' ' Cinema Romantico: Inside Llewyn Davis

Tuesday, December 17, 2013

Inside Llewyn Davis

Robert Frost did not hone in his craft at the Gaslight Lounge in Greenwich Village in the early 60’s but, nevertheless, his words kept returning to me in the wake of The Coen Brothers’ latest stylized opus. “Two roads diverge in a yellow wood.” It’s no secret that the Brothers Coen often function less as impartial observers than puppet masters, choosing a protagonist and then putting him/her through their own brilliantly storyboarded version of cinematic Wipeout! Even their sunnier characters are made to face the gauntlet – Marge Gunderson’s relentless optimism is tested, The Dude’s strikes and gutters philosophy is questioned – but I’m not entirely certain they have ever crafted a character whose fate seems determined so much by himself.

Over and over two roads diverge in a metaphorical yellow wood and the title character, Llwellyn Davis (Oscar Isaac), a failing, fading folk musician, a chronic couch surfer, in the dead of winter with no winter coat, is made to choose which road to take. Yes, yes, you could argue that Joel and Ethan Coen are crafting the interlocking freeway system that keeps leading Llewyn to these varying forks, but I could counter that as writers they do a keen job creating a character whose prior life before the film’s kickoff clearly would have led him to this specific point. His choices have resulted in the need to make these decisions. And while Llewyn is another character – there have been several at the movies this year – resistant to easy empathy, Isaac still imbues him with a sort of humanity, albeit a standoffish, self-destructive humanity.

And anyway, Llewyn is an artist. Trust the art, not the artist, right? Then again, I’m not entirely sure Llewyn trusts his own art, let alone himself. Several times, including the requisite story bookends, the movie looks on as he simply sits down and strums his guitar and sings. It’s clear he possesses talent, even if it might not be otherworldly (like the croaker with the poofy hair going by the name Dylan who shows up in silhouette near movie’s end), but a particular scene in which he lashes out and demeans his folk singing as a mere “job” changes our perspective. These are not joyful tunes in sync with the harmony of life nor defiant odes to life’s banality nor material that seems interested in sparking change or leading protest, these are grief-stricken yodels of defeat. We are not watching a star being born, we are watching a star that never quite was crushed by the weight of gravity.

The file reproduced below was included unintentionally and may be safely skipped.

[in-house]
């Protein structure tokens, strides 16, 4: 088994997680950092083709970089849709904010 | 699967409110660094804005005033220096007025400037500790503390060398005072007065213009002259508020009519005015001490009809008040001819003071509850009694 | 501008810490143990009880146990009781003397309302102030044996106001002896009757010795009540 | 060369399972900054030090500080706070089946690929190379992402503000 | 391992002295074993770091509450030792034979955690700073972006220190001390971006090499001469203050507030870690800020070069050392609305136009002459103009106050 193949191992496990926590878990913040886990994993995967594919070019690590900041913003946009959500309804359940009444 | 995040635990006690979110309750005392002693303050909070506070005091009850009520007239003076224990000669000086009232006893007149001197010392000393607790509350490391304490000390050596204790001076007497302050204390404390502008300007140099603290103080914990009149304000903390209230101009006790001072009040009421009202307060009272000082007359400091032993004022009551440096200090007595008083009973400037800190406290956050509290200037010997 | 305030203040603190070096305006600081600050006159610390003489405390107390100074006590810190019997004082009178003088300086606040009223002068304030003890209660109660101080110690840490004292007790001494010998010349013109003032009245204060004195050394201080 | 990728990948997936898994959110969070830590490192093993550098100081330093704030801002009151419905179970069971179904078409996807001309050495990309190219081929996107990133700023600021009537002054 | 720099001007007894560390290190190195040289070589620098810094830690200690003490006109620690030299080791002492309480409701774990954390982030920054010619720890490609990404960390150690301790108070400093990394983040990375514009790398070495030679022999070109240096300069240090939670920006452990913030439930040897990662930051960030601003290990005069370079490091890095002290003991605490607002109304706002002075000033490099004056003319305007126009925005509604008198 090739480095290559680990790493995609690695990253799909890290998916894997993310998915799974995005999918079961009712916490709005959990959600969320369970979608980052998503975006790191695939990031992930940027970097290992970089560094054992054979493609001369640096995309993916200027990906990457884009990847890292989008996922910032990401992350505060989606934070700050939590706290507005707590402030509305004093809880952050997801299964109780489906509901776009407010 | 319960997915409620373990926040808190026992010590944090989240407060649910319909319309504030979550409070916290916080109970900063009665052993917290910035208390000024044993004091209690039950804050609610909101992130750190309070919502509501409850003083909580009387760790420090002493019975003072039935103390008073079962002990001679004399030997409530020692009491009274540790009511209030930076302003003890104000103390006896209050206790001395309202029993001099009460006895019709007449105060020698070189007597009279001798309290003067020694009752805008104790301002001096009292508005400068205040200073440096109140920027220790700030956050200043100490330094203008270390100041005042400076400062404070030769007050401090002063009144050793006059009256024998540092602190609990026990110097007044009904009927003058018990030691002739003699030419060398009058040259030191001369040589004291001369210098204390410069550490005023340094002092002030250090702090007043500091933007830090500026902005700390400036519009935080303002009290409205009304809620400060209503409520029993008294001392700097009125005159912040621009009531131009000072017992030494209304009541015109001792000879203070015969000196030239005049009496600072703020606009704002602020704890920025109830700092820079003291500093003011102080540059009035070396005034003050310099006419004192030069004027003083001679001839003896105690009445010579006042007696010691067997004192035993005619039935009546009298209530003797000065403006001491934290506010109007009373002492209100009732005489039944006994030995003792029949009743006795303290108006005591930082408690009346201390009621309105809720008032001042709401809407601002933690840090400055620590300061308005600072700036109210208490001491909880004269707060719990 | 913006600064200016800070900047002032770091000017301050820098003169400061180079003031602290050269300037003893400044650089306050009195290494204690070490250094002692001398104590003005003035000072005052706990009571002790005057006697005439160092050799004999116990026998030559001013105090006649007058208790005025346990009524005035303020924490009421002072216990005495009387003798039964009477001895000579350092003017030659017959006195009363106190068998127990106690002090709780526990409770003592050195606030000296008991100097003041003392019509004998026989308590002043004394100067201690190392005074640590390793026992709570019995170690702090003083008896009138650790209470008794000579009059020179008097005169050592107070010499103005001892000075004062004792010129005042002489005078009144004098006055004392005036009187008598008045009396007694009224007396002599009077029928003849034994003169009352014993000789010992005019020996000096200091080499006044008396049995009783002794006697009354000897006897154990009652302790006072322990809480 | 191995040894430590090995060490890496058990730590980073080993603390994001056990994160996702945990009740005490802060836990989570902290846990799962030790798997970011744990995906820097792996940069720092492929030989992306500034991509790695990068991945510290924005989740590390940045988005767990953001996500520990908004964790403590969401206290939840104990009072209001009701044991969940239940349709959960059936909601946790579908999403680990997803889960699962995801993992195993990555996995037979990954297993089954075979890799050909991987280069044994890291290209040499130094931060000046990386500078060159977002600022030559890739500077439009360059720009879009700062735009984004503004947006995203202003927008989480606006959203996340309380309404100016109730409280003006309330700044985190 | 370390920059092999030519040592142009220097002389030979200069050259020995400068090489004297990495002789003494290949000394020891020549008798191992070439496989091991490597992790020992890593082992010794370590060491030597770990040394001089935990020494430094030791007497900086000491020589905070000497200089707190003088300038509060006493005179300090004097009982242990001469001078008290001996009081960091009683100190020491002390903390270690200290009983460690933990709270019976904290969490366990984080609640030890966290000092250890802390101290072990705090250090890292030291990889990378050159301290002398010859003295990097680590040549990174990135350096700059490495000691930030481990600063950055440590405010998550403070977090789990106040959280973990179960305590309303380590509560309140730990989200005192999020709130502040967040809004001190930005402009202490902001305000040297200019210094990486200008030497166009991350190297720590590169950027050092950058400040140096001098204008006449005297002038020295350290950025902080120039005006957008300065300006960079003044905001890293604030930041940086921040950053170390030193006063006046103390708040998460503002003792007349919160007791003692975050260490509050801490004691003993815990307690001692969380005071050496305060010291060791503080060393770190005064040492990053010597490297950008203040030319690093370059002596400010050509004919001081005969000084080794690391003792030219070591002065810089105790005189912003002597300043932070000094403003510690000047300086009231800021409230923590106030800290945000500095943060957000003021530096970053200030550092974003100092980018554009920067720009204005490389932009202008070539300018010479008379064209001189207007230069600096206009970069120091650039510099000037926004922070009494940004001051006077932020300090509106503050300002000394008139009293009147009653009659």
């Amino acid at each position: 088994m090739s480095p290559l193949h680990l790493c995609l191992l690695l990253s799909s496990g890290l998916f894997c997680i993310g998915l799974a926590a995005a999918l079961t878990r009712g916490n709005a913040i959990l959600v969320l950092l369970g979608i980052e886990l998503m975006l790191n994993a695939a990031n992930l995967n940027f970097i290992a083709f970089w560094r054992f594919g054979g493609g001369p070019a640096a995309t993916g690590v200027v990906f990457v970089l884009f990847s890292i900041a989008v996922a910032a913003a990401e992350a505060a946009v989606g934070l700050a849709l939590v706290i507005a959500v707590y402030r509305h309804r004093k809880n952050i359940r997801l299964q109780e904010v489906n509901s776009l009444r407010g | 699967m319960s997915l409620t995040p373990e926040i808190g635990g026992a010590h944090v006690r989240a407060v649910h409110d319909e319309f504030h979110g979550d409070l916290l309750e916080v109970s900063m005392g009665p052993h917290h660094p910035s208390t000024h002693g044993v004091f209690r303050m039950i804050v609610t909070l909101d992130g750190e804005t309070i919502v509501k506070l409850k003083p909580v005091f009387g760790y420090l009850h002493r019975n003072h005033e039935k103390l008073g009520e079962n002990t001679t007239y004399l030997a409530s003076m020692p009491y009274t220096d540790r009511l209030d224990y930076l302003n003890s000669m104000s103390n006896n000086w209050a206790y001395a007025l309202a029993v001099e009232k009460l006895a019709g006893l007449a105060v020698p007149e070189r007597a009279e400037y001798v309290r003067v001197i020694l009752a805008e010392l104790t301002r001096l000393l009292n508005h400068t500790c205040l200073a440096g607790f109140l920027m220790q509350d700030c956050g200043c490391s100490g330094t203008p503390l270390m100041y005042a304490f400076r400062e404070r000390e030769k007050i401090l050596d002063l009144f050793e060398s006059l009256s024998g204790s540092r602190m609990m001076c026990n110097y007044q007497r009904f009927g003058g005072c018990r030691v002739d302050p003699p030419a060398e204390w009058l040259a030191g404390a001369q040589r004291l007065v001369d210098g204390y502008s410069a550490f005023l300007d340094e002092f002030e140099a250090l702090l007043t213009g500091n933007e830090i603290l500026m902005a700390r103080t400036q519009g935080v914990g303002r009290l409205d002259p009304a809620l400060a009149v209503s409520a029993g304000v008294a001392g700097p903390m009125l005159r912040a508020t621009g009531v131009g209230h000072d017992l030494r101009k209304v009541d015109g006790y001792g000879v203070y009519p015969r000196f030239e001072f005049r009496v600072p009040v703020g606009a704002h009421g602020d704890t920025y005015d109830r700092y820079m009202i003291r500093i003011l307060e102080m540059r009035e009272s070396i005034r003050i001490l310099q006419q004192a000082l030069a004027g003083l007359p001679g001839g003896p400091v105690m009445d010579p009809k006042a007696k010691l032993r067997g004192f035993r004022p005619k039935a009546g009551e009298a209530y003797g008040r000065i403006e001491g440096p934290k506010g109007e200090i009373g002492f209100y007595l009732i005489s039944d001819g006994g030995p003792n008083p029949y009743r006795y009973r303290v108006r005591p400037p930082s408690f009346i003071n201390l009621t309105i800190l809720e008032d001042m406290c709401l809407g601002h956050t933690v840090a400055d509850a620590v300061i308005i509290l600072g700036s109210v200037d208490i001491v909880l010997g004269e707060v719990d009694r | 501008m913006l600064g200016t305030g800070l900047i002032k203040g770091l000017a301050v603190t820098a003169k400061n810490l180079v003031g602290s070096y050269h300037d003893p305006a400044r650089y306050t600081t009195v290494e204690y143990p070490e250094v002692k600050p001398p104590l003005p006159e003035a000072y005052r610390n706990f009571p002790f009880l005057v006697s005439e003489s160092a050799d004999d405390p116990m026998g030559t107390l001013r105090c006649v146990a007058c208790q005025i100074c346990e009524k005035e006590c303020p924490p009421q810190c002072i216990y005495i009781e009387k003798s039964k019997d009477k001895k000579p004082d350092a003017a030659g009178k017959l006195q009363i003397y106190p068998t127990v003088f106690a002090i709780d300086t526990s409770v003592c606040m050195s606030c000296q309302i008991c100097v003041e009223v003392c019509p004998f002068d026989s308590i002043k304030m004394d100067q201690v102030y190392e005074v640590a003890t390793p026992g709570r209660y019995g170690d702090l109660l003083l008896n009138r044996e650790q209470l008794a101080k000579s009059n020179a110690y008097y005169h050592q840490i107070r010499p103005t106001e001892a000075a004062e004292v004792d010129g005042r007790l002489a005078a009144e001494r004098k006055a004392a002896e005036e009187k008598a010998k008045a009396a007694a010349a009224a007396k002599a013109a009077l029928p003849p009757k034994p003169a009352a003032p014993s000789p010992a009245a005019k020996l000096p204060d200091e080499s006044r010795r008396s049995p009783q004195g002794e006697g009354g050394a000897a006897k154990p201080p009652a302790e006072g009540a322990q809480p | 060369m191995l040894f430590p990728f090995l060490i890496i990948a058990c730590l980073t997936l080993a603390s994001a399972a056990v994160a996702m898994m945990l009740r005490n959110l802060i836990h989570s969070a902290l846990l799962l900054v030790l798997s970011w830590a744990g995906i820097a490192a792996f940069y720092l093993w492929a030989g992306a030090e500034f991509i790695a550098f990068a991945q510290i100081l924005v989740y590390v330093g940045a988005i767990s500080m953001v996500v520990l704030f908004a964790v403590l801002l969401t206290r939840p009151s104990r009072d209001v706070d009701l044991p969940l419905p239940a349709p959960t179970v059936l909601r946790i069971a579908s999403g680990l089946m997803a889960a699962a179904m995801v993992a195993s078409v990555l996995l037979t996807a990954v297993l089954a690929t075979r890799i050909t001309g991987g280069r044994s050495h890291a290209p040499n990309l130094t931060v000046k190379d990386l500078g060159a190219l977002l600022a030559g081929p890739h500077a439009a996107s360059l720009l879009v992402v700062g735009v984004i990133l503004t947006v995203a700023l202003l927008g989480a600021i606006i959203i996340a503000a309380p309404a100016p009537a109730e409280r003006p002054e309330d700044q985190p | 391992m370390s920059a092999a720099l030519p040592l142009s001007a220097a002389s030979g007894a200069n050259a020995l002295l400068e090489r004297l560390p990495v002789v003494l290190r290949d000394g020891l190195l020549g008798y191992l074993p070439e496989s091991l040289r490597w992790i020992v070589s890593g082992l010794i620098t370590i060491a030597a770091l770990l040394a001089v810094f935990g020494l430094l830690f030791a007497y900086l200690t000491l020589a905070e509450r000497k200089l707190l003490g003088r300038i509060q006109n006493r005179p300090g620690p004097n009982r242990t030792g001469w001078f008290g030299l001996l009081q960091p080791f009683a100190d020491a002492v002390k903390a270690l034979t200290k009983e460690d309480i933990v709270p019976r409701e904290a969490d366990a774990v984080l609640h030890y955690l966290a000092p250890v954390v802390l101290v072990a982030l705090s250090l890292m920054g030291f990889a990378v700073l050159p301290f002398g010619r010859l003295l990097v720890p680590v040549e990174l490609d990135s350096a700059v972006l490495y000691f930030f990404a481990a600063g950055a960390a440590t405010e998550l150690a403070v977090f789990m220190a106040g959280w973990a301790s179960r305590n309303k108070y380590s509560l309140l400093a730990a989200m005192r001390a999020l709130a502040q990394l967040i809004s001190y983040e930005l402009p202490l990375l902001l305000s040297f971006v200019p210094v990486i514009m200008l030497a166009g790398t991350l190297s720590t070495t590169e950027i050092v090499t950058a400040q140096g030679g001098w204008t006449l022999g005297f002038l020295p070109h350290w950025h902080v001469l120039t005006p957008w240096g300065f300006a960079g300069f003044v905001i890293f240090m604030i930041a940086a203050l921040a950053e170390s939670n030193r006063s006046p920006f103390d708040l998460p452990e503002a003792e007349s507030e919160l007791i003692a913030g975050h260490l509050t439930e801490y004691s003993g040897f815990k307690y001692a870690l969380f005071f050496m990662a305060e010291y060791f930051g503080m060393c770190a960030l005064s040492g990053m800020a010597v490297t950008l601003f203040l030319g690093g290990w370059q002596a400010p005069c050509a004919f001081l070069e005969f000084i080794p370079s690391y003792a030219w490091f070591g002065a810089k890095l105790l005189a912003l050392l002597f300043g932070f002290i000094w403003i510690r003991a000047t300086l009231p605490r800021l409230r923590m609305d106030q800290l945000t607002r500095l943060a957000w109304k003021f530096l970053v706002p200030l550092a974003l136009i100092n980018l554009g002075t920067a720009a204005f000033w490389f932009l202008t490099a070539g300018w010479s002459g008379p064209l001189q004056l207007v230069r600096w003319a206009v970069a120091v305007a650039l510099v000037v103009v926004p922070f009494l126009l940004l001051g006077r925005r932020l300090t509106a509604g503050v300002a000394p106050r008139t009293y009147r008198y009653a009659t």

One of the film’s most striking scenes involves Llewyn’s spur of the moment audition for a gruff record producer (F. Murray Abraham, perfect in a single scene cameo). In a different film this might have gone in another direction, but Abraham is both blunt and courteous. He actually presents Llewyn with an opportunity, though it’s an opportunity of compromise and so Llewyn declines. Why exactly? Hubris? Artistic integrity? Some mixture of the two? I can’t say I know for certain, I can’t say for certain that Llewyn knows either. Like Alvy Singer ripping up the ticket right in front of the traffic cop, Llewyn just can’t help himself. Any semblance of sun peeking through clouds is ignored until it recedes.

There is virtually no sunshine in the film. It forgoes the black and white of Alexander Payne’s “Nebraska” and, yet, the visual palette of “Inside Llewyn Davis” somehow feels even more cruel. All the color has been drained from Davis’s face, eliciting a vibe of the walking dead as he trudges from place to place in the desperate hope that someone will put him up for the night. The person he calls on more than any other is Jean (Carey Mulligan), his former flame who is now dating a different chirpy folk singer (Justin Timberlake). Mulligan, so well-known for her graceful countenance, plays against type here as a woman worn-down and impatient with Llewyn’s aimlessness and bad attitude. She essentially does not complete a sentence without including a swear word directed at Llewyn. After all, she’s just found out she’s carrying his child.